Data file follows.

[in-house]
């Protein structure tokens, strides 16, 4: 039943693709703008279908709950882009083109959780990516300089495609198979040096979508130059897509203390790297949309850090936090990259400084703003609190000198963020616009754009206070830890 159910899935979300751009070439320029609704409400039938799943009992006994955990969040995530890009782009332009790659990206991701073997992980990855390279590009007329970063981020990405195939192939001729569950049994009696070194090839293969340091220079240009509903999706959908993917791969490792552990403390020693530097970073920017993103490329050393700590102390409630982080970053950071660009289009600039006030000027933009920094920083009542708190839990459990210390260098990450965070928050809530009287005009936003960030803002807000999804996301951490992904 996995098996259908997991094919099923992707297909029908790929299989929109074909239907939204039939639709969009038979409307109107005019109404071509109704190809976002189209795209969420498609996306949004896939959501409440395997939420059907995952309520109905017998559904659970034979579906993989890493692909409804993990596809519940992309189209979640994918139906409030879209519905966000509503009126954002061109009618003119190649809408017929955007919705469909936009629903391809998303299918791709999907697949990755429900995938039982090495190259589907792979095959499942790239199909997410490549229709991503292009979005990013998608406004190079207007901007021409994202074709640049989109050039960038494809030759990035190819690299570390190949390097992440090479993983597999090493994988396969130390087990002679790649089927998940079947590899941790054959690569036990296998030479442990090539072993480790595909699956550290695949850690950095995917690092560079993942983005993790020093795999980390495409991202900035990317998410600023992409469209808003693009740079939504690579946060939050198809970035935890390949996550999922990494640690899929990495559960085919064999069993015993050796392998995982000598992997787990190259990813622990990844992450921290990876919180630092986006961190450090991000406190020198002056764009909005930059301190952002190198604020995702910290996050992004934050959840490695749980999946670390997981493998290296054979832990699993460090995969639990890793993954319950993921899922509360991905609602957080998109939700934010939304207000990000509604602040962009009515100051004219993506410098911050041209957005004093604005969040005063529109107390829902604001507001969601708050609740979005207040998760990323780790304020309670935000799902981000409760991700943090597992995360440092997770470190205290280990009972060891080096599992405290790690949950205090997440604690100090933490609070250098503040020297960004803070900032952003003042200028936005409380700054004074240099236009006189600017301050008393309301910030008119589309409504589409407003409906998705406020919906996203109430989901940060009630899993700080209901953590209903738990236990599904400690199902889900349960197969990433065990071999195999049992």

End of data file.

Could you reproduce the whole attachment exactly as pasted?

[in-house]
């Protein structure tokens, strides 16, 4: 039943693709703008279908709950882009083109959780990516300089495609198979040096979508130059897509203390790297949309850090936090990259400084703003609190000198963020616009754009206070830890 159910899935979300751009070439320029609704409400039938799943009992006994955990969040995530890009782009332009790659990206991701073997992980990855390279590009007329970063981020990405195939192939001729569950049994009696070194090839293969340091220079240009509903999706959908993917791969490792552990403390020693530097970073920017993103490329050393700590102390409630982080970053950071660009289009600039006030000027933009920094920083009542708190839990459990210390260098990450965070928050809530009287005009936003960030803002807000999804996301951490992904 996995098996259908997991094919099923992707297909029908790929299989929109074909239907939204039939639709969009038979409307109107005019109404071509109704190809976002189209795209969420498609996306949004896939959501409440395997939420059907995952309520109905017998559904659970034979579906993989890493692909409804993990596809519940992309189209979640994918139906409030879209519905966000509503009126954002061109009618003119190649809408017929955007919705469909936009629903391809998303299918791709999907697949990755429900995938039982090495190259589907792979095959499942790239199909997410490549229709991503292009979005990013998608406004190079207007901007021409994202074709640049989109050039960038494809030759990035190819690299570390190949390097992440090479993983597999090493994988396969130390087990002679790649089927998940079947590899941790054959690569036990296998030479442990090539072993480790595909699956550290695949850690950095995917690092560079993942983005993790020093795999980390495409991202900035990317998410600023992409469209808003693009740079939504690579946060939050198809970035935890390949996550999922990494640690899929990495559960085919064999069993015993050796392998995982000598992997787990190259990813622990990844992450921290990876919180630092986006961190450090991000406190020198002056764009909005930059301190952002190198604020995702910290996050992004934050959840490695749980999946670390997981493998290296054979832990699993460090995969639990890793993954319950993921899922509360991905609602957080998109939700934010939304207000990000509604602040962009009515100051004219993506410098911050041209957005004093604005969040005063529109107390829902604001507001969601708050609740979005207040998760990323780790304020309670935000799902981000409760991700943090597992995360440092997770470190205290280990009972060891080096599992405290790690949950205090997440604690100090933490609070250098503040020297960004803070900032952003003042200028936005409380700054004074240099236009006189600017301050008393309301910030008119589309409504589409407003409906998705406020919906996203109430989901940060009630899993700080209901953590209903738990236990599904400690199902889900349960197969990433065990071999195999049992």